I know my fate. One day there will be associated with my name the recollection of something frightful — of a crisis like no other before on earth, of the profoundest collision of conscience, of a decision evoked against everything that until then had been believed in, demanded, sanctified. I am not a man, I am dynamite. — And with all that there is nothing in me of a founder of a religion — religions are affairs of the rabble, I have need of washing my hands after contact with religious people . . . I do not want ‘believers’, I think I am too malicious to believe in myself, I never speak to masses . . . I have a terrible fear I shall one day be pronounced holy: one will guess why I bring out this book beforehand; it is intended to prevent people from making mischief with me . . . I do not want to be a saint, rather even a buffoon . . . And none the less, or rather not none the less — for there has hitherto been nothing more mendacious than saints — the truth speaks out of me. — But my truth is dreadful: for hitherto the lie has been called the truth. — Revaluation of all values: this is my formula for an act of supreme coming-to-oneself on the part of mankind which in me has become flesh and genius. It is my fate to have to be the first decent human being, to know myself in opposition to the mendaciousness of millennia . . . I was the first to discover the truth, in that I was the first to sense — smell — the lie as lie . . . My genius is in my nostrils . . . I contradict as has never been contradicted and am none the less the opposite of a negative spirit. I am a bringer of good tidings such as there has never been, I know tasks from such a height that any conception of them has hitherto been lacking; only after me is it possible to hope again. With all that I am necessarily a man of fatality. For when truth steps into battle with the lie of millennia we shall have convulsions, an earthquake spasm, a transposition of valley and mountain such as has never been dreamed of . . .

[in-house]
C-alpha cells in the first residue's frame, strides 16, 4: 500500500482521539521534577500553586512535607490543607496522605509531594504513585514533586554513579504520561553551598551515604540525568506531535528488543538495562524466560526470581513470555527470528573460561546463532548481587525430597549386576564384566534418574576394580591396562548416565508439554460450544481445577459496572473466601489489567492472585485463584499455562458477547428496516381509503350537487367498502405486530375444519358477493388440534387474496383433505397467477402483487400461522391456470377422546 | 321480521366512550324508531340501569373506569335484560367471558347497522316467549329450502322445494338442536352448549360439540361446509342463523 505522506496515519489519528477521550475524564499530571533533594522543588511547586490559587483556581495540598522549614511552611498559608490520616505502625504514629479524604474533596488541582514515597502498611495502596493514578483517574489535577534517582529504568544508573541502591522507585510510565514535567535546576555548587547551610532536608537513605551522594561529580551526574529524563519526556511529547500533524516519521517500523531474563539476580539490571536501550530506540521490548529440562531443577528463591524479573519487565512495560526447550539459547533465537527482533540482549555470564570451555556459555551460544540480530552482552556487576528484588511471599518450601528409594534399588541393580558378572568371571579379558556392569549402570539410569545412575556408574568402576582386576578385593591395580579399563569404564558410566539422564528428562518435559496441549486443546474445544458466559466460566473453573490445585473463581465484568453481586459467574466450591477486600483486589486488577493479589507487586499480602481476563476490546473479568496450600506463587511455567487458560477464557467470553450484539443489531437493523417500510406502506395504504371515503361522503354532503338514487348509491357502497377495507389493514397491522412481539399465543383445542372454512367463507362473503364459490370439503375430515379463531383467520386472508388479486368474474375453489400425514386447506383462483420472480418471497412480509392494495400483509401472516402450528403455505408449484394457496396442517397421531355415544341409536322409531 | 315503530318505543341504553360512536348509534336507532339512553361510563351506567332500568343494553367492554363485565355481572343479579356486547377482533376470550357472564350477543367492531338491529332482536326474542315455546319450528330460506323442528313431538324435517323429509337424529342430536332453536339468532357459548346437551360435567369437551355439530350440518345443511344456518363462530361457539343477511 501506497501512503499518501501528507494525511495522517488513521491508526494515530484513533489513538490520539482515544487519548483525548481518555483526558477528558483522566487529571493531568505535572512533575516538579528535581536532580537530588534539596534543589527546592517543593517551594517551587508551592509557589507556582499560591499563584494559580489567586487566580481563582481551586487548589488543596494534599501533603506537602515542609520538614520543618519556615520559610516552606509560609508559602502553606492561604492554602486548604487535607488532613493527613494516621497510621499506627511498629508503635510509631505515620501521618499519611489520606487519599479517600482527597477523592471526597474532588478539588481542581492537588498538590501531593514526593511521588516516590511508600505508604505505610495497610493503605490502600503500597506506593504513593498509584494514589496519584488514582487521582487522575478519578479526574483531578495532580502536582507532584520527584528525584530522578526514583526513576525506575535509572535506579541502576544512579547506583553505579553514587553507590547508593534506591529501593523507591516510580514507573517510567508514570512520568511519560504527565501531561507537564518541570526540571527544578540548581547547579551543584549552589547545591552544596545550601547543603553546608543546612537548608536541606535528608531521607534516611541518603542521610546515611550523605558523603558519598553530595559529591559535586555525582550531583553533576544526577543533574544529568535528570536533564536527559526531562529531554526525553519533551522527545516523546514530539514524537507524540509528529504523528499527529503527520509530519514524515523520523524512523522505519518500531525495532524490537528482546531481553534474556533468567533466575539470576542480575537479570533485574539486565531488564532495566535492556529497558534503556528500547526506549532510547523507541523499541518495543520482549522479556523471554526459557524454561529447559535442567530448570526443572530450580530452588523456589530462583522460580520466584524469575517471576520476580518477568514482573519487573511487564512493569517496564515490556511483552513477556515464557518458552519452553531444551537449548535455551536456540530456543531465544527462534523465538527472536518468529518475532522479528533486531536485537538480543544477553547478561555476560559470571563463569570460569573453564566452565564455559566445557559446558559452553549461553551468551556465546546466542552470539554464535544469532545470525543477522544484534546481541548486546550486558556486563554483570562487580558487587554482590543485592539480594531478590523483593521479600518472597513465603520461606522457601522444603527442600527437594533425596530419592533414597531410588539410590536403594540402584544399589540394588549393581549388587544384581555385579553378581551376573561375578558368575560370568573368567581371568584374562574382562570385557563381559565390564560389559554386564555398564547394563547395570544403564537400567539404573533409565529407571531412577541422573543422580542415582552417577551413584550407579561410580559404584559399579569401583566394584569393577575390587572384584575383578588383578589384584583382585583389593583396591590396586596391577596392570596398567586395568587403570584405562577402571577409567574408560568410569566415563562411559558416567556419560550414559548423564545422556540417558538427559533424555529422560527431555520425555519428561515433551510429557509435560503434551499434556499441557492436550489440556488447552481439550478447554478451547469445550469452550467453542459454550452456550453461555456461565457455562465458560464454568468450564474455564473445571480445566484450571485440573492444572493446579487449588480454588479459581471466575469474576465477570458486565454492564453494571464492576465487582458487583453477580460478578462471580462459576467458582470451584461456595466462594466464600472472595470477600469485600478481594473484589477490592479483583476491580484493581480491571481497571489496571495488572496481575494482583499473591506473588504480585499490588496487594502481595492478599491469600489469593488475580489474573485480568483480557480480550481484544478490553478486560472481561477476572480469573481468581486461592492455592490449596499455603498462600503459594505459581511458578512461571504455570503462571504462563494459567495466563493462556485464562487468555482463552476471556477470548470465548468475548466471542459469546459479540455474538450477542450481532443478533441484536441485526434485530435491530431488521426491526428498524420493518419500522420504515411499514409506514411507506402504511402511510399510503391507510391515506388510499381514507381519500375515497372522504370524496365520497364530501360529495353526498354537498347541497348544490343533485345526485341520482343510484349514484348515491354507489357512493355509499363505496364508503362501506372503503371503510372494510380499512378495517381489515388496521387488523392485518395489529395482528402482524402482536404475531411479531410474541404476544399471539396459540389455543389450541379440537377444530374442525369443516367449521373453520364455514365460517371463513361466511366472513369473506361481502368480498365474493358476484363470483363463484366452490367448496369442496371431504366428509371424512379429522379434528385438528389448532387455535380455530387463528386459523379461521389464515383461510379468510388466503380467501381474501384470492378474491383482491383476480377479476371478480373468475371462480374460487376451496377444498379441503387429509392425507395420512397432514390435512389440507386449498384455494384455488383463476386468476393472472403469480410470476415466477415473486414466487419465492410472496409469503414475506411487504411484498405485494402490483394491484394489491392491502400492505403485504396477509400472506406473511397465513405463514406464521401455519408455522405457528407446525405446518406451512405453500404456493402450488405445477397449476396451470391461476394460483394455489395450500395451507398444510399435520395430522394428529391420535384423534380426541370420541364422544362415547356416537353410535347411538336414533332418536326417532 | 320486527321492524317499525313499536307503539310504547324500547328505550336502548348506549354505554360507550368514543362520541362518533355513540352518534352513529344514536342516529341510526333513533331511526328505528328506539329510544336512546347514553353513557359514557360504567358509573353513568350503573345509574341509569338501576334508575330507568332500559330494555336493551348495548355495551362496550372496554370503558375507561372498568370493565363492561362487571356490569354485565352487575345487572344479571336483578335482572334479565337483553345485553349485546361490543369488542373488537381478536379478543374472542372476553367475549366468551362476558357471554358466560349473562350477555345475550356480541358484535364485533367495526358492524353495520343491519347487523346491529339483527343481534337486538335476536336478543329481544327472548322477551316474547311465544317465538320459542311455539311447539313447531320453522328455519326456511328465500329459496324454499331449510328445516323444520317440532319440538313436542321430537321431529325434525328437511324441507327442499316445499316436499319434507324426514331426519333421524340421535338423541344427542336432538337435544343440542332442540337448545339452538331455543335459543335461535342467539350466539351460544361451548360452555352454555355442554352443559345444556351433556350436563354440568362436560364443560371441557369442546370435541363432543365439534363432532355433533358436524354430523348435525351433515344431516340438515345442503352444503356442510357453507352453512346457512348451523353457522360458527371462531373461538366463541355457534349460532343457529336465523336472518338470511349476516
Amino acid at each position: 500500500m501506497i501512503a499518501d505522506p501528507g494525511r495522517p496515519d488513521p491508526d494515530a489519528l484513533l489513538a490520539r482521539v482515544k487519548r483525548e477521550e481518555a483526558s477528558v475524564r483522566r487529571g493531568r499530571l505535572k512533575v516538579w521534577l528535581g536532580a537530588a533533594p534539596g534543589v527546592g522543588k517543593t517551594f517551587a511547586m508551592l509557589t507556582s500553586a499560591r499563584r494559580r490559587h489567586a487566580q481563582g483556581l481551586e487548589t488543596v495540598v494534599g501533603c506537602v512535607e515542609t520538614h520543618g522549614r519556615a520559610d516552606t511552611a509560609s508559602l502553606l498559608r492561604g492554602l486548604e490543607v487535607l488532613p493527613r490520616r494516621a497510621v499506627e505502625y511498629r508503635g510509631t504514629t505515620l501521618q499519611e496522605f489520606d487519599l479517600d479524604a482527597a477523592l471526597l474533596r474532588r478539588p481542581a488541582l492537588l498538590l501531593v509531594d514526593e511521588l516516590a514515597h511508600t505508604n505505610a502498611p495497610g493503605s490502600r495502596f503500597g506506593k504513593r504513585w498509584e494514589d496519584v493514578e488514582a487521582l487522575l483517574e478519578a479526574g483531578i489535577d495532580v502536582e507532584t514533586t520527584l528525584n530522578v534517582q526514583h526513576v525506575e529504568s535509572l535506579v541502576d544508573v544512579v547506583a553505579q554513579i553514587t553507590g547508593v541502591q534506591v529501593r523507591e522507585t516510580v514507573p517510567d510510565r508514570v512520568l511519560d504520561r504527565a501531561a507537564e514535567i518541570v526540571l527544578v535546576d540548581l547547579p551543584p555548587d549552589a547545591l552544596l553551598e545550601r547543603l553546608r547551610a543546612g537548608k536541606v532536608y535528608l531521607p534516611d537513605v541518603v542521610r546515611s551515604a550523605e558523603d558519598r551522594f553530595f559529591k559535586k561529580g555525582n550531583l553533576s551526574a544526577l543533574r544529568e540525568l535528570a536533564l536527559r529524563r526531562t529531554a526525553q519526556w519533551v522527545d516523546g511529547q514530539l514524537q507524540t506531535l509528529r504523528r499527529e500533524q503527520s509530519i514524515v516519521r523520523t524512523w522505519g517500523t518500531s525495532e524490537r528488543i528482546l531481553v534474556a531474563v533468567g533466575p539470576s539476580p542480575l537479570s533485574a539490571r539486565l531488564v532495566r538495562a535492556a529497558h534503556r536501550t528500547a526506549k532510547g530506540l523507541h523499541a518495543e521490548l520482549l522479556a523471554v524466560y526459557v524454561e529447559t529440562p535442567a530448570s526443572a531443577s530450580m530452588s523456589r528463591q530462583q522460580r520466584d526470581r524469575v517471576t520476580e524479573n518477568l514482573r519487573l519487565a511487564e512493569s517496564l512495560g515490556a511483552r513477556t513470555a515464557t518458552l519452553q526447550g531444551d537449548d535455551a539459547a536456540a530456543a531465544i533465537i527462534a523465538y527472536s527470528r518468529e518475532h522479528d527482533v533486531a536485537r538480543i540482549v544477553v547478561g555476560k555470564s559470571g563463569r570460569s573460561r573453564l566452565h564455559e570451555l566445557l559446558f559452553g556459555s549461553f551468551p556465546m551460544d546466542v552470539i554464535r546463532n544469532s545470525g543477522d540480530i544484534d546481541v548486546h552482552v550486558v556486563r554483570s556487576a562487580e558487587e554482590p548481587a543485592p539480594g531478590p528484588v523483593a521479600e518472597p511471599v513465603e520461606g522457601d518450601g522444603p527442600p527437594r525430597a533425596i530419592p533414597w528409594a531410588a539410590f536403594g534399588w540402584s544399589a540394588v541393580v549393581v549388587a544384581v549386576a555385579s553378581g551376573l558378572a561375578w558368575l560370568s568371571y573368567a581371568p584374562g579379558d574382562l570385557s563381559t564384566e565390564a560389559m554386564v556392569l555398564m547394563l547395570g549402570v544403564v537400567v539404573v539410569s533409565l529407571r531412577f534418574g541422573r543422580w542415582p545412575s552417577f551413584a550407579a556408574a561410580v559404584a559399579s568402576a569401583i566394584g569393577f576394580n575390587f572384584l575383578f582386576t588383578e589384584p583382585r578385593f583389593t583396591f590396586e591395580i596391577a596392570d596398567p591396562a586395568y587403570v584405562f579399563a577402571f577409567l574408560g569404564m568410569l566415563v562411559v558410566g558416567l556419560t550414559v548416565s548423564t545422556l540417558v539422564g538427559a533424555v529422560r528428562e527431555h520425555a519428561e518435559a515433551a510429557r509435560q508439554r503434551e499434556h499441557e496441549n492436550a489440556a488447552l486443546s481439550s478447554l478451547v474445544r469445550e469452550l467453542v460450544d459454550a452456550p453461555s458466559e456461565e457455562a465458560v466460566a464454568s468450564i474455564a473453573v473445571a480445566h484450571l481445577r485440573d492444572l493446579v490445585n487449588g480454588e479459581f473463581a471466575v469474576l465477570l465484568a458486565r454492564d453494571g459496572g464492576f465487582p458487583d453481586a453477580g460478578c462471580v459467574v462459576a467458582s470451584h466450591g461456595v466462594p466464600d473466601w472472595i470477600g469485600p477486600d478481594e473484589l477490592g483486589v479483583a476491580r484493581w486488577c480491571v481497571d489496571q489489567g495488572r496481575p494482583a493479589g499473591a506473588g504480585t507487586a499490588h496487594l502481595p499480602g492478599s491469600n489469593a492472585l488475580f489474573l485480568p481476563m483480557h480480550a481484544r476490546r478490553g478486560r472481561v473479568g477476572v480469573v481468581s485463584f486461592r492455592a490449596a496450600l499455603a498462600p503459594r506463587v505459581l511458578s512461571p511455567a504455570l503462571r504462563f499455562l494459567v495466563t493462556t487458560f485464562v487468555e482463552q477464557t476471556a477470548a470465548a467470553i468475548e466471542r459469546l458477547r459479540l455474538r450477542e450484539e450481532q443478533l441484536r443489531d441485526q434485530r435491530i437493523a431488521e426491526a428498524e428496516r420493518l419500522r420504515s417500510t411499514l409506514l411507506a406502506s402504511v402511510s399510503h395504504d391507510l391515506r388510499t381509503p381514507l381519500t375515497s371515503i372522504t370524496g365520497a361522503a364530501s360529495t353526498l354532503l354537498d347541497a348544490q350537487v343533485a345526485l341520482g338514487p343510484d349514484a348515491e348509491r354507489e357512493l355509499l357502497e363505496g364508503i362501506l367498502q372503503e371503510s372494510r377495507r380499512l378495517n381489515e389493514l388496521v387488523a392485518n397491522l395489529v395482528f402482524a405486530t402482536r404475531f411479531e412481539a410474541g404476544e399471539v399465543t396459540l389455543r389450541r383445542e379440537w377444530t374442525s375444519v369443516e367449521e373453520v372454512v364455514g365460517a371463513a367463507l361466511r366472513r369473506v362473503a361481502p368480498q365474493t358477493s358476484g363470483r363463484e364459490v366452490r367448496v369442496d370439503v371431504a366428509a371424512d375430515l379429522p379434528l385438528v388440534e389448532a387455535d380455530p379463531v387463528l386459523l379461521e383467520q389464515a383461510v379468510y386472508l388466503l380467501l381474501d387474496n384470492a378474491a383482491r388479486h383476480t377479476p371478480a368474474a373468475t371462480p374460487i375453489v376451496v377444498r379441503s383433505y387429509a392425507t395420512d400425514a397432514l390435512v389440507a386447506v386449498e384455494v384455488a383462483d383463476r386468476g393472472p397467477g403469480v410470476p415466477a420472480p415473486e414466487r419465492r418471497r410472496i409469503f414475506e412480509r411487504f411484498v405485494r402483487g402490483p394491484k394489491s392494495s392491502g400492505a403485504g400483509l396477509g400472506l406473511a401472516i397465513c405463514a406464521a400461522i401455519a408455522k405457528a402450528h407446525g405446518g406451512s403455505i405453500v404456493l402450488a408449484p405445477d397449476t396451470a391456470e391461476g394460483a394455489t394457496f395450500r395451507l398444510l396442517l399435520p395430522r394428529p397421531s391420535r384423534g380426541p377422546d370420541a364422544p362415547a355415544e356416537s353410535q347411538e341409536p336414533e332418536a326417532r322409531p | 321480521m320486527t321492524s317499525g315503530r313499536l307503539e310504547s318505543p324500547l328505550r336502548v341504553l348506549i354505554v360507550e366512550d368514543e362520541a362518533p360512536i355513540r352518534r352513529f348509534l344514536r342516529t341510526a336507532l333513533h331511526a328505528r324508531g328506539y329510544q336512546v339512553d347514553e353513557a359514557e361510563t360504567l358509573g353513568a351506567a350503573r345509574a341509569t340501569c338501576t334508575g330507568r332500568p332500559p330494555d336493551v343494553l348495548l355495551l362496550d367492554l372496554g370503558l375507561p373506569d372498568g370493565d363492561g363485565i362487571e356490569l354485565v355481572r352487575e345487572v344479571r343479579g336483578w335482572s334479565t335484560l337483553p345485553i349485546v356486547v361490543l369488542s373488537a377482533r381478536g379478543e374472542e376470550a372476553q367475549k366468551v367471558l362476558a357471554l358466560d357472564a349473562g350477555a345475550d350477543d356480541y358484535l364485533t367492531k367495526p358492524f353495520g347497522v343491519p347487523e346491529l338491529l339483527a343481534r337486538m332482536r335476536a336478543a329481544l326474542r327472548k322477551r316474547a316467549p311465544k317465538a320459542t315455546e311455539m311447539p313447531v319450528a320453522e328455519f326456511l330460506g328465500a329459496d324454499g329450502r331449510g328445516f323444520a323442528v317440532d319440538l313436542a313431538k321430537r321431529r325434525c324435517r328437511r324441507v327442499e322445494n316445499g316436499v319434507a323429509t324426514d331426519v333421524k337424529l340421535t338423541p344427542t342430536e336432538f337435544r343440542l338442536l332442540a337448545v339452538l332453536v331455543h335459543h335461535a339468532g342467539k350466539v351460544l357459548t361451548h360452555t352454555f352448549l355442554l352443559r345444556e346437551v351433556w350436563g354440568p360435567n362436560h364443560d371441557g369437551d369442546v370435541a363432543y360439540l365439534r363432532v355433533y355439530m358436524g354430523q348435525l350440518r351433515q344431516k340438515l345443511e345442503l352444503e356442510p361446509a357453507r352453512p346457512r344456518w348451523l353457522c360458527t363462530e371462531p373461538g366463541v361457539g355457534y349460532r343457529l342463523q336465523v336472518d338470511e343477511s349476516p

Does one want a formula for a destiny that has become man. It stands in my Zarathustra.
— and he who wants to be a creator in good and evil has first to be a destroyer and break values.
Thus the greatest evil belongs with the greatest good: this, however, is the creative good.
I am by far the most terrible human being there has ever been; this does not mean I shall not be the most beneficient. I know joy in destruction to a degree corresponding to my strength for destruction — in both I obey my dionysian nature, which does not know how to separate No-doing from Yes-saying. I am the first immoralist: I am therewith the destroyer par excellence. —
[From Ecce Homo, translated by R. J. Hollingdale]